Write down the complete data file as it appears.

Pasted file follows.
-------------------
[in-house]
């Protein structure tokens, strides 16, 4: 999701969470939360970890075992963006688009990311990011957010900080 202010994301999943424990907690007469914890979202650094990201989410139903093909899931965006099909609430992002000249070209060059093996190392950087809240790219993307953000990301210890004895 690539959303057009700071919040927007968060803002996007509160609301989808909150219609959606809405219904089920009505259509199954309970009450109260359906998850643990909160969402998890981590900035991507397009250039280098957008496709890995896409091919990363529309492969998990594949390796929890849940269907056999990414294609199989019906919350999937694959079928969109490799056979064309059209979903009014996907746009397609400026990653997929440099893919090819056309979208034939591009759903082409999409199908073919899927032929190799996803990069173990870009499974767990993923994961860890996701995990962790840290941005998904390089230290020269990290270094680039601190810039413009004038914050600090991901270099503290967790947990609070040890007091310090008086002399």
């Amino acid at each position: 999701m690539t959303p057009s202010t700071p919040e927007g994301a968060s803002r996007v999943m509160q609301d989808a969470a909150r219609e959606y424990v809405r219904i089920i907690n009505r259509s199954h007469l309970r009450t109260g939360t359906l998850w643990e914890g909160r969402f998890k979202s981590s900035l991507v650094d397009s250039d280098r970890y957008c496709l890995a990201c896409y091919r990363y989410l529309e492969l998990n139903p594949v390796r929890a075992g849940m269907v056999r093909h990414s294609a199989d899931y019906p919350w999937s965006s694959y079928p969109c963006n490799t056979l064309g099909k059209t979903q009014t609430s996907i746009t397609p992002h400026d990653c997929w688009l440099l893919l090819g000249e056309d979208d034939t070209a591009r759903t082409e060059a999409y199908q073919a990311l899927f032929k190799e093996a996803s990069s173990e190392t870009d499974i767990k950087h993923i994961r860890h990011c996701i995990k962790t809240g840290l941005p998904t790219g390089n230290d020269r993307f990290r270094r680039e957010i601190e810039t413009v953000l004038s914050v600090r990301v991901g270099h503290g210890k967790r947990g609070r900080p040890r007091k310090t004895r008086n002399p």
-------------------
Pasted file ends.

[in-house]
């Protein structure tokens, strides 16, 4: 999701969470939360970890075992963006688009990311990011957010900080 202010994301999943424990907690007469914890979202650094990201989410139903093909899931965006099909609430992002000249070209060059093996190392950087809240790219993307953000990301210890004895 690539959303057009700071919040927007968060803002996007509160609301989808909150219609959606809405219904089920009505259509199954309970009450109260359906998850643990909160969402998890981590900035991507397009250039280098957008496709890995896409091919990363529309492969998990594949390796929890849940269907056999990414294609199989019906919350999937694959079928969109490799056979064309059209979903009014996907746009397609400026990653997929440099893919090819056309979208034939591009759903082409999409199908073919899927032929190799996803990069173990870009499974767990993923994961860890996701995990962790840290941005998904390089230290020269990290270094680039601190810039413009004038914050600090991901270099503290967790947990609070040890007091310090008086002399």
């Amino acid at each position: 999701m690539t959303p057009s202010t700071p919040e927007g994301a968060s803002r996007v999943m509160q609301d989808a969470a909150r219609e959606y424990v809405r219904i089920i907690n009505r259509s199954h007469l309970r009450t109260g939360t359906l998850w643990e914890g909160r969402f998890k979202s981590s900035l991507v650094d397009s250039d280098r970890y957008c496709l890995a990201c896409y091919r990363y989410l529309e492969l998990n139903p594949v390796r929890a075992g849940m269907v056999r093909h990414s294609a199989d899931y019906p919350w999937s965006s694959y079928p969109c963006n490799t056979l064309g099909k059209t979903q009014t609430s996907i746009t397609p992002h400026d990653c997929w688009l440099l893919l090819g000249e056309d979208d034939t070209a591009r759903t082409e060059a999409y199908q073919a990311l899927f032929k190799e093996a996803s990069s173990e190392t870009d499974i767990k950087h993923i994961r860890h990011c996701i995990k962790t809240g840290l941005p998904t790219g390089n230290d020269r993307f990290r270094r680039e957010i601190e810039t413009v953000l004038s914050v600090r990301v991901g270099h503290g210890k967790r947990g609070r900080p040890r007091k310090t004895r008086n002399p």